Wednesday, 4 March 2015

Docker: Find what the container port is from inside the container!

Ok. Service registration and discovery inside a docker container can be fiddly sometimes.
And I wanted to have dynamic port numbers when starting a container so I could 'register' the service in Redis.

So how do you do it?

I first fiddled with using socat inside the startup for the service which worked, but was ugly.

FYI: I ran up a vagrant ubuntu VM and installed docker 1.5 to test this.

So here's the way to do it in ruby.

# ---------------------------------------------------------------------------
# Find out what our container port is
# ---------------------------------------------------------------------------

SVC_NAME = 'api-dummy_1'

require 'socket'
require 'net/http'

# Create the socket to the docker host
sock = Net::BufferedIO.new(UNIXSocket.new('/var/run/docker.sock'))

# Go grab all the containers details
request = Net::HTTP::Get.new('/containers/json')
request.exec(sock, '1.1', '/containers/json')
begin
  response = Net::HTTPResponse.read_new(sock)
end while response.kind_of?(Net::HTTPContinue)
response.reading_body(sock, request.response_body_permitted?) { }

# Parse and loop over it trying to find our name
data = JSON.parse(response.body)
puts "Data received: #{data}"
data.each do |container|
  puts "Looking at: #{container}"
  if container['Names'].include? "/#{SVC_NAME}"
    container_port = container['Ports'][0]['PublicPort']
    puts "CONTAINER_PORT: #{container_port}"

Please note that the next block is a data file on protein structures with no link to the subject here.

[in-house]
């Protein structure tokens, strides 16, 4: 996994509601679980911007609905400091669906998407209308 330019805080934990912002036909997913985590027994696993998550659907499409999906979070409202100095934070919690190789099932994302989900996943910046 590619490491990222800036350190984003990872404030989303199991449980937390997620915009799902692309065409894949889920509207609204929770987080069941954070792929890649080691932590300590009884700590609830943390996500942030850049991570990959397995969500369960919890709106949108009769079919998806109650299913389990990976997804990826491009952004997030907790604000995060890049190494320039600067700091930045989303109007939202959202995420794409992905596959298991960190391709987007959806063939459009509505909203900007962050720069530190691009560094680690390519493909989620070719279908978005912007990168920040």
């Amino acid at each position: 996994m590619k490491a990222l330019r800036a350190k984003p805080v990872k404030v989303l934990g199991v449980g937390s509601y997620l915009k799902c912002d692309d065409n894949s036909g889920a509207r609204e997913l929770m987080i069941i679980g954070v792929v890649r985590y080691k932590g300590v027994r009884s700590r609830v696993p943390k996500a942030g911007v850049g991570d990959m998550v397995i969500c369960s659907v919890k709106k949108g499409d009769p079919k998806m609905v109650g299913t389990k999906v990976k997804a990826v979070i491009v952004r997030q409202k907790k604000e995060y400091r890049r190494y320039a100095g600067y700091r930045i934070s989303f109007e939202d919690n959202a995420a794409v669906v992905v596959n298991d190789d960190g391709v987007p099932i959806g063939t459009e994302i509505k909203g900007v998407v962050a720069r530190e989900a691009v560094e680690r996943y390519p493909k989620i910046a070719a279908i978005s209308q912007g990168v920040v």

ENV['SVC_PORT'] = container_port.to_s
    break
  end
end

Obviously you'd have to do something to handle it if you can't find the name...
And should really check the Ports array better.

The socket call returns an array something like this:

[
{
  "Command":"/bin/sh -c 'bundle exec foreman start'",
  "Created":1425423198,
  "Id":"5b11471046a04b64fffc2866d4eb67568221fb8c3445a326557182208559e460",
  "Image":"my_repo:5000/something/api-dummy_1:latest",
  "Names":["/api-dummy_1"],
  "Ports":[{"IP":"0.0.0.0","PrivatePort":5000,"PublicPort":49172,"Type":"tcp"}],
  "Status":"Up 1 seconds"
},
{
  ...another one...
}
]

You have to map the /var/run/docker.sock on running the container of course.
Something like this:

#!/bin/bash
export SVC_NAME=api-dummy_1
export DOCKER_HOST=tcp://127.0.0.1:2378
export REPO=10.0.0.1 # Whatever
docker pull ${REPO}:5000/something/${SVC_NAME}
docker kill ${SVC_NAME}
docker rm ${SVC_NAME}
docker run -d --env RAILS_ENV=production \
              --env HOST_IP=10.0.0.2 \
              --env SVC_NAME=api-dummy_1 \
              --env REDIS=10.0.0.3 \
              --name ${SVC_NAME} \
              -p :5000 \
              -v /var/run/docker.sock:/var/run/docker.sock \
              ${REPO}:5000/something/${SVC_NAME}

Names and IPs to be changed of course.

Still fiddly, but it works.

YMMV.

Update:

I just realised that docker provides a HOSTNAME environment variable which is essentially the container id which would allow you to call /containers/#{ENV['HOSTNAME']}/json instead of doing the loop to get the configuration for that specific id.

The configuration returned is slightly different. See https://docs.docker.com/reference/api/docker_remote_api_v1.15/#inspect-a-container for details

Enjoy.

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